Useful skills. Smart return on taxpayers’ investment. Not like the waste he sees at too many colleges and universities, where he says liberal professors teach “ridiculous” classes and indoctrinate students “who hang out and protest all day long and cry on our dime.”

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Tennessee: Nashville Middle School Students Visit Mosque for Religious Indoctrination

On October 17th, students from Metro Nashville Meigs Middle Magnet School visited the Islamic Center of Nashville (ICN) where Dina Sirois, operations director of the mosque, told them that they would “talk about beliefs and practices in Islam.”

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Back to work legislation in Ontario college strike expected to pass today

Ontario’s legislature is expected to pass a bill today that would force striking faculty at the province’s colleges to return to work.

The governing Liberals have made slow progress in pushing through their back-to-work bill because the New Democrats have refused to agree to speedy passage.

Fire every striking teacher and strip them of their teaching credentials.

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Video of Evergreen State Forum Reveals Students’ Disturbing Ideas

Evergreen State College is now firmly embedded in people’s minds. Why? Because the crybully students there were so incensed at a professor’s opinion that they had to shut down classes. The incident is a prime example of what the alt-left would make the entire United States look like if given the opportunity.

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Father of Autistic Son Displeased With School

Jeremy Piper of Quispamsis says there’s nothing inclusive about an education system that restricts his nine-year-old autistic son Alex to 30 minutes of class time per day.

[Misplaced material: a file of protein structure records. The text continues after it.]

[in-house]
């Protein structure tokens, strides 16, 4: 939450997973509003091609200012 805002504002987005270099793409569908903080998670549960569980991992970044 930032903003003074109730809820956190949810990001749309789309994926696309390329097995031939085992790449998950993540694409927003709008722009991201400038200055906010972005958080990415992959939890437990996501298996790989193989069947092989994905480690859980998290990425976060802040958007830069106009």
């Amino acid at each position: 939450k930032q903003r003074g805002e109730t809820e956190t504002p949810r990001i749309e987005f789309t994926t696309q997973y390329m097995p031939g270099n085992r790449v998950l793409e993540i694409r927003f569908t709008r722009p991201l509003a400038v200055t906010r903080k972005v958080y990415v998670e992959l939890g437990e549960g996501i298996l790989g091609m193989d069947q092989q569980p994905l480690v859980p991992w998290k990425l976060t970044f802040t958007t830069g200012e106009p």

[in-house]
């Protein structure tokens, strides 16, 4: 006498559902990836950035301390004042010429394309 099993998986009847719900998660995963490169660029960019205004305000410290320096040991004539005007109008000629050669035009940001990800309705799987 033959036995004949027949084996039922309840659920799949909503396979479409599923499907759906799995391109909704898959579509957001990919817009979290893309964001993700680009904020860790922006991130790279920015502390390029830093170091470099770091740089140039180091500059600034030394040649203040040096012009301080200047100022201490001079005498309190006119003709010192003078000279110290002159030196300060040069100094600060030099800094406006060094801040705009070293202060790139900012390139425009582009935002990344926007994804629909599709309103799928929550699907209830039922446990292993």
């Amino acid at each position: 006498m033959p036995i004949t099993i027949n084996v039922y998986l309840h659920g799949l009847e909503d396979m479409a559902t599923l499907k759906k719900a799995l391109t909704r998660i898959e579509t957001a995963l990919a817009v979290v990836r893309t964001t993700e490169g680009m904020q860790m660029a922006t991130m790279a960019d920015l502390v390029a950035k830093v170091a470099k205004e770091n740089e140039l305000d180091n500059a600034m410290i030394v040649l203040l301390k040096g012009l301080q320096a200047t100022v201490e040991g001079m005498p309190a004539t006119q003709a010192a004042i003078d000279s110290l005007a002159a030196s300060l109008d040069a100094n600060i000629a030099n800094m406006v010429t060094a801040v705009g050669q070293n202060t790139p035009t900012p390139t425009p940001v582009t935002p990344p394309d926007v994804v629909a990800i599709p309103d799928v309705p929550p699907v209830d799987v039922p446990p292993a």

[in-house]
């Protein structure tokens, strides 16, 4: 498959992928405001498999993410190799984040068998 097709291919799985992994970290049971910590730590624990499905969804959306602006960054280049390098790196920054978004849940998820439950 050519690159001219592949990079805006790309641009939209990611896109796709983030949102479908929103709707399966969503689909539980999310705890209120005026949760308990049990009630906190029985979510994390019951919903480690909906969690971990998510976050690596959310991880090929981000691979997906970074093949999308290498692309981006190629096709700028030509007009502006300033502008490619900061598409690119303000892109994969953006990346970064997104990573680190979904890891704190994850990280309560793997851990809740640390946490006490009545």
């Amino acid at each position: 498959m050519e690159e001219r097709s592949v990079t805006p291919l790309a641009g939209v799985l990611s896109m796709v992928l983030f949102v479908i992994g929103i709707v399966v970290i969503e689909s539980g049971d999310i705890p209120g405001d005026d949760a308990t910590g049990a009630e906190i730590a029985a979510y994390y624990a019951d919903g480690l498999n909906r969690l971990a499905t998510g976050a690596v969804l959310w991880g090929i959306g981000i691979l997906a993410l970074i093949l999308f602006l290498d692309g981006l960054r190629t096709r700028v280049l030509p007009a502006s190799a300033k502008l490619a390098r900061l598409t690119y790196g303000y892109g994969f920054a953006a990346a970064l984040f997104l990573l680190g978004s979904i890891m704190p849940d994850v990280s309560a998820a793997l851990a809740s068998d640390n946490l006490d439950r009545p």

Piper says the Department of Education has failed to equip its teaching staff and schools to support students with special needs and he’s convinced the students are paying the price.  

“They don’t have the resources,” Piper said.

“They don’t have the training. They don’t have the experience. And they won’t make themselves get it.”

Piper was reacting to what he describes as his son’s suspension on Nov. 2 from Quispamsis Elementary School over a series of violent outbursts, including one that may have caused serious injury to Alex’s educational assistant.

“This is their solution — send him home, don’t deal with it.” …

Piper said that until this month, Alex had no history of violent outbursts and had been going to school full time, with very few issues.

Alex started kindergarten at Milltown Elementary School in St. Stephen, where he was enrolled until last year.

Last year, Piper transferred to the Sussex RCMP detachment but chose a home near Quispamsis Elementary School because he had heard it was one of the best.

Piper shares custody of his two sons with their mother, who also lives in the Kennebecasis Valley.

Piper said Alex’s first year at Quispamsis seemed to go OK.

Then, about six weeks ago, he started hearing vague and conflicting reports about Alex acting violently and outbursts in the classroom.

The most serious complaint seemed to involve Alex’s educational assistant.

“So the first call I got said that Alex pulled his EA by the hair to the ground and she cut her knee,” Piper said.

“Then in our meeting two weeks ago, [Paul Smith, director of schools] said Alex pulled her to the ground by her hair so violently that she dislocated her knee, or pulled something in her knee and she’s going to be out for a number of months.”

Piper said it’s a real concern and that’s why he’d like to see the documentation, but it hasn’t been provided.

“I don’t know if it’s as bad as they say, or whether it happened because they won’t show me anything.”

According to Piper, Alex, who is non-verbal, hasn’t received the resources he needs to manage his behaviour and make the most of his learning opportunities.

Educational assistants don’t get nearly enough training to deal with autism, he said.

And after about 18 months on the wait list, Piper said, Alex has yet to be assigned a speech therapist.

Piper said he purchased an iPad for his son and he also paid for the $340 software that enables Alex to communicate with images and icons, but in the last couple of weeks he noticed it was coming home fully charged.